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House of Representatives

“Joint Employer” Rule Passes in House of Representatives

In early January, the U.S. House of Representatives voted 206-177 to pass a resolution set to take effect in February, repealing the National Labor Relations Board’s final “joint employer” rule.

The resolution introduced under the Congressional Review Act has been moved to the Senate, which will vote on the bill in its upcoming session. If passed in the Senate, the White House says President Joe Biden would veto the resolution.

According to Reuters, the resolution would treat companies as “joint employers” of contract and franchise workers when they have control over key working conditions such as pay, scheduling, discipline and supervision.

If a company is designated as a “joint employer” it must bargain with unions representing contract and franchise workers and can be held liable for violating those workers’ rights under federal labor law.

The new rule would increase liabilities for businesses of all sizes by expanding the definition of a “joint employer” under federal law. The resolution has been criticized by the National Retail Federation (NRF), which sent a letter to the House of Representatives in 2022 formally opposing the proposed rules.

“Partnerships between retailers and specialty service providers are vital to the industry’s success,” says David French, NRF senior vice president of Government Relations. “The ability of retailers to enter into these legal and common contractual relationships is now hindered by these new rules.”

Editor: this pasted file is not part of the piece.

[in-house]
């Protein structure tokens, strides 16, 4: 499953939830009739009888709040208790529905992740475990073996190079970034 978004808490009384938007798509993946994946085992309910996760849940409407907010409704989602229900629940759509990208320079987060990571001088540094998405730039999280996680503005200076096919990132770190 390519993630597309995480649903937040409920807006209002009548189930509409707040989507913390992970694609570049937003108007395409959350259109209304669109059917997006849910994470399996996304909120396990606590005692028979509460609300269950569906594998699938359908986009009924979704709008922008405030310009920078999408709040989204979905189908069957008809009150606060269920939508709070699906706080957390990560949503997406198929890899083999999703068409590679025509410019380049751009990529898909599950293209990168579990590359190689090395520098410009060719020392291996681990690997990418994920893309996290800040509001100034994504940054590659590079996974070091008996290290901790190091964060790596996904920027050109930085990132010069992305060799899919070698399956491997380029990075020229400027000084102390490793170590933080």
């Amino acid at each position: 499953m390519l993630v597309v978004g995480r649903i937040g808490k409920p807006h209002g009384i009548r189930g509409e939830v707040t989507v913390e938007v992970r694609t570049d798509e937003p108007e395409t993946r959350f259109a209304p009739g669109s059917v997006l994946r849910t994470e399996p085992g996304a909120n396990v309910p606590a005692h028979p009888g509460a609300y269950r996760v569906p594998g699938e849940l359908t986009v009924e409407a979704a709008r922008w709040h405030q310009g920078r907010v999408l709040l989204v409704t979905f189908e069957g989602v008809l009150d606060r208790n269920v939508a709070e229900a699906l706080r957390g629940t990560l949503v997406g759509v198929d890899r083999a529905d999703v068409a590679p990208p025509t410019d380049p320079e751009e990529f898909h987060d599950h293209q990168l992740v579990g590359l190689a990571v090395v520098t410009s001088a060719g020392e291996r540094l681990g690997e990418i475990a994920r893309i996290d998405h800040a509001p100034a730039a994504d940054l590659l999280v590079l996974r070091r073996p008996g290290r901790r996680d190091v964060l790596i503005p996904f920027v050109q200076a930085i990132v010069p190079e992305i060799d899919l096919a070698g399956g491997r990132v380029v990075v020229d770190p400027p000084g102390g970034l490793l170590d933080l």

Last year, the NRF joined a coalition of business organizations and filed a lawsuit against the rule.

“The House has rightly acted to repeal the administration’s new flawed joint employer rules,” French says. “The rules are so broad as to establish a joint employment relationship if a firm shares even indirect, unexercised or potential control of another company’s employees.”

The U.S. Chamber of Commerce filed a lawsuit in November in hopes of blocking the rule from taking effect. It claims the rule violates U.S. labor laws by expanding who counts as an employer and could cause problems in various industries.

“Retailers need a definitive line regarding joint employment, and we commend the House’s effort to reinstate the longstanding, workable rules that foster job growth and free enterprise in the retail community,” French says.

About Jacob Musselman

Jacob is the content coordinator for Hardware Retailing Magazine. A lifelong Hoosier, Jacob earned a B.S. in journalism and telecommunications with a minor in digital publishing from Ball State University. He loves making bagels, going to farmers markets with his wife Hannah and two dogs and watching Formula One.

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